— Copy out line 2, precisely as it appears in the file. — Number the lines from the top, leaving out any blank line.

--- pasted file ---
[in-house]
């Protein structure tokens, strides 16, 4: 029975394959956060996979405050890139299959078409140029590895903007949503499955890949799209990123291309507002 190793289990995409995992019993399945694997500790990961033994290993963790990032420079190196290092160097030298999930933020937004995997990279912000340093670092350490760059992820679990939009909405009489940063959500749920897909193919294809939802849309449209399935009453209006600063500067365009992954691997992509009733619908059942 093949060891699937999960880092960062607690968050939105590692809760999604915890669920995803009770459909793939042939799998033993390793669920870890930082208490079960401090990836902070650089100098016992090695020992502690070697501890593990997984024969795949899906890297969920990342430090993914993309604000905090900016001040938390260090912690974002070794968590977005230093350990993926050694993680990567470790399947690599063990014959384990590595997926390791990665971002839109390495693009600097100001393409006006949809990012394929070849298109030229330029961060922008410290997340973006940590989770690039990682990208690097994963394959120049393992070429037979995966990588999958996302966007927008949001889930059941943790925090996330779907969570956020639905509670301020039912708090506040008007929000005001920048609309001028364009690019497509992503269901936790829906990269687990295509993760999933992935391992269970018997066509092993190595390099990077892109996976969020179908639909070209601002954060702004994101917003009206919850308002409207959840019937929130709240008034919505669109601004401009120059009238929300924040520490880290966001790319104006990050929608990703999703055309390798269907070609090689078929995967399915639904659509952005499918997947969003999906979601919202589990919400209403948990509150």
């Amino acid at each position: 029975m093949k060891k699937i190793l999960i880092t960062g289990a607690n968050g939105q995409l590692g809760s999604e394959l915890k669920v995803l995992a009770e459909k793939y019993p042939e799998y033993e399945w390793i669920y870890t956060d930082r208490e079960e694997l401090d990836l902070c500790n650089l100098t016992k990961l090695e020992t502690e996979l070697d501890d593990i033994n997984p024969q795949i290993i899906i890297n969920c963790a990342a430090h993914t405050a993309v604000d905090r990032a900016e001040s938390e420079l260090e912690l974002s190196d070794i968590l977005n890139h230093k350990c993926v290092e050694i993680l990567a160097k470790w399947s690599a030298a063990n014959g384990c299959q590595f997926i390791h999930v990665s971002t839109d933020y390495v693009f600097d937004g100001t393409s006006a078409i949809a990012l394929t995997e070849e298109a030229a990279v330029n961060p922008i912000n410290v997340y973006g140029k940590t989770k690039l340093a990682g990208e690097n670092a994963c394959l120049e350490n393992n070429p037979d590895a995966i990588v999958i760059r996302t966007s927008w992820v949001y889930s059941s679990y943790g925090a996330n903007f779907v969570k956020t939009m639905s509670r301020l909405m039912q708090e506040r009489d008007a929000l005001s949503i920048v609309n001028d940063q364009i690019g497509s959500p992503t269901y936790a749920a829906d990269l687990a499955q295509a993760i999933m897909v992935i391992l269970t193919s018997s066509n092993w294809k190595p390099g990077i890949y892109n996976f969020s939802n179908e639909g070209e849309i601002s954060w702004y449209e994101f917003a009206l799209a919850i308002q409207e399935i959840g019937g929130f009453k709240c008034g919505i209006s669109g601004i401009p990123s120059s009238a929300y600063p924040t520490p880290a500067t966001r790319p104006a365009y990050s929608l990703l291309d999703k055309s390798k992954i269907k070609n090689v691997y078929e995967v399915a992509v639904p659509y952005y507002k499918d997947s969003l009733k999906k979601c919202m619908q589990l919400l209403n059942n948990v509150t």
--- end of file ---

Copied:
């Protein structure tokens, strides 16, 4: 029975394959956060996979405050890139299959078409140029590895903007949503499955890949799209990123291309507002 190793289990995409995992019993399945694997500790990961033994290993963790990032420079190196290092160097030298999930933020937004995997990279912000340093670092350490760059992820679990939009909405009489940063959500749920897909193919294809939802849309449209399935009453209006600063500067365009992954691997992509009733619908059942 093949060891699937999960880092960062607690968050939105590692809760999604915890669920995803009770459909793939042939799998033993390793669920870890930082208490079960401090990836902070650089100098016992090695020992502690070697501890593990997984024969795949899906890297969920990342430090993914993309604000905090900016001040938390260090912690974002070794968590977005230093350990993926050694993680990567470790399947690599063990014959384990590595997926390791990665971002839109390495693009600097100001393409006006949809990012394929070849298109030229330029961060922008410290997340973006940590989770690039990682990208690097994963394959120049393992070429037979995966990588999958996302966007927008949001889930059941943790925090996330779907969570956020639905509670301020039912708090506040008007929000005001920048609309001028364009690019497509992503269901936790829906990269687990295509993760999933992935391992269970018997066509092993190595390099990077892109996976969020179908639909070209601002954060702004994101917003009206919850308002409207959840019937929130709240008034919505669109601004401009120059009238929300924040520490880290966001790319104006990050929608990703999703055309390798269907070609090689078929995967399915639904659509952005499918997947969003999906979601919202589990919400209403948990509150």